Also, your example is actually harder than the one in the talk, because it can involve an arbitrary amount of work after the last call to my_filter_recursive.

Like in the example in the talk, you still need merge the various calls to apply, and use tail-call elimination.

Merging:

    def apply(kont, acc):
        if isinstance(kont, KontAdd):
           apply(kont.kont, [kont.var] + acc)
        else:
           print(acc)
You will now actually need two levels of tail-call elimination because there are two recursions, rather than one as in the example in the talk. apply becomes this:

    def apply(kont, acc):
      while True:
            if isinstance(kont, KontAdd):
               kont = kont.kont
               acc = [kont.var] + acc
            else:
               print(acc)
               break
You can then inline this into my_filter_cps and do tail-call elimination again.

  def my_filter_defun(l, f, kont):
    while True:
      if l:
          x, *xs = l
          if f(x):
              l = xs
              kont = KontAdd(x, kont)
          else:
              l = xs
      else:
        acc = []
        while True:
          if isinstance(kont, KontAdd):
             kont = kont.kont
             acc = [kont.var] + acc
          else:
             print(acc)
             break


One little beef with CPS (for an interpreter) is that use it cause a hit on performance. Defunctionalization could be use to improve on that?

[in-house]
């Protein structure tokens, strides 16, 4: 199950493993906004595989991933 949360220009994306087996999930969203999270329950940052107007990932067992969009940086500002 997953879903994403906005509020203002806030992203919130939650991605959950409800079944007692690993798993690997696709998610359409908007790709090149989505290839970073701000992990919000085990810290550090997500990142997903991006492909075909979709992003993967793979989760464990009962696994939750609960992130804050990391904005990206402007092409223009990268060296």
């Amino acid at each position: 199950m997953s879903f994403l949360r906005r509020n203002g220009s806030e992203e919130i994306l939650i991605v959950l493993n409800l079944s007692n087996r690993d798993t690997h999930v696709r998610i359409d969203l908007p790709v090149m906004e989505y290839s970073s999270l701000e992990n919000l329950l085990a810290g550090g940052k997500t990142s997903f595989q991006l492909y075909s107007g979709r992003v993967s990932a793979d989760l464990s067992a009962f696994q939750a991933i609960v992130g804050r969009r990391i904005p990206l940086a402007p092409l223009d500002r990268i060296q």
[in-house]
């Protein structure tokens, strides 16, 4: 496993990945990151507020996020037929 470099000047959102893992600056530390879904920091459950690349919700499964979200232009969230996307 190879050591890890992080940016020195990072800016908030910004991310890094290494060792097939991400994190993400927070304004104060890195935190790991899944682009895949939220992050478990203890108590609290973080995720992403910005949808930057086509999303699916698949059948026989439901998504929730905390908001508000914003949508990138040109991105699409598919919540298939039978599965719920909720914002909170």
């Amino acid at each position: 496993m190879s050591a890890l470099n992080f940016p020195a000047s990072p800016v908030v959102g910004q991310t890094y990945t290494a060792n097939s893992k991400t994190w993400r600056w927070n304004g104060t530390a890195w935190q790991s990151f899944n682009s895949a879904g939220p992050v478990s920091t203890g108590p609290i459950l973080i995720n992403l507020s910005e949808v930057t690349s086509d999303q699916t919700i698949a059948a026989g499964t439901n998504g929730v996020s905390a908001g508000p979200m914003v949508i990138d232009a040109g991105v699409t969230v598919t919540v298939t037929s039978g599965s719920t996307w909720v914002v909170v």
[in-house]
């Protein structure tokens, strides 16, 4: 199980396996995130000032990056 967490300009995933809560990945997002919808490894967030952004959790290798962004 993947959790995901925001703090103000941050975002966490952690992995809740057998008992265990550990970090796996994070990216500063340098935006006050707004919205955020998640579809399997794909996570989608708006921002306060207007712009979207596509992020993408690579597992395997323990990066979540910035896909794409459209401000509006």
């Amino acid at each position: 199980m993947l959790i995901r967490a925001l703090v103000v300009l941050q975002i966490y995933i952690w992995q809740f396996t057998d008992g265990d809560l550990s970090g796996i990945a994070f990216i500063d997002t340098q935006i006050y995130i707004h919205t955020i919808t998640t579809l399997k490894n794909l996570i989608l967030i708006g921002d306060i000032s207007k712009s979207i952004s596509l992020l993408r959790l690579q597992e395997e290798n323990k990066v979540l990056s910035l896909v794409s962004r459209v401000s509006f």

It seems that we've basically just moved the recursion from one place to another.

Yes, the point is to move the recursion from the code into the data structures. These data structures can then be stored and retrieved conveniently. It's a technique for making micro eDSLs to solve common problems.

Having said that, it's a lot more applicable to some languages than others. Python, lacking algebraic data types and static typing, does not make it very convenient to use this technique.


Very nice! I wrote a library (not long ago) for stackless recursion in Clojure, which uses core.async and the go macro to automatically turn recursive calls into defunctionalized continuations - no (structural) refactoring required! [1]

It's not as fast as a plain iterative version would be, though, and the article gave me some ideas to experiment with.

[1] https://github.com/divs1210/xodarap/


This is a very nice technique. I tried it for a couple of algorithms and while the author said that it a pretty mechanical to go from a recursive function to an iterative one, I think the non-mechanical work required to go from recursive to the CPS style is about the same as the work required to go directly from recursive to iterative. At least that was my experience.


James is a fantastic person and an excellent teacher. Jimmy, if you're reading the comments, hello and thank you!


If the old hacker news server in this example were to crash, wouldn't that mean they lost the context of their continuation)? Wouldn't this mean it is better to use the discrete data as the continuation (which they achieved by realizing all the continuations in code)?


Thanks, I learned something new today.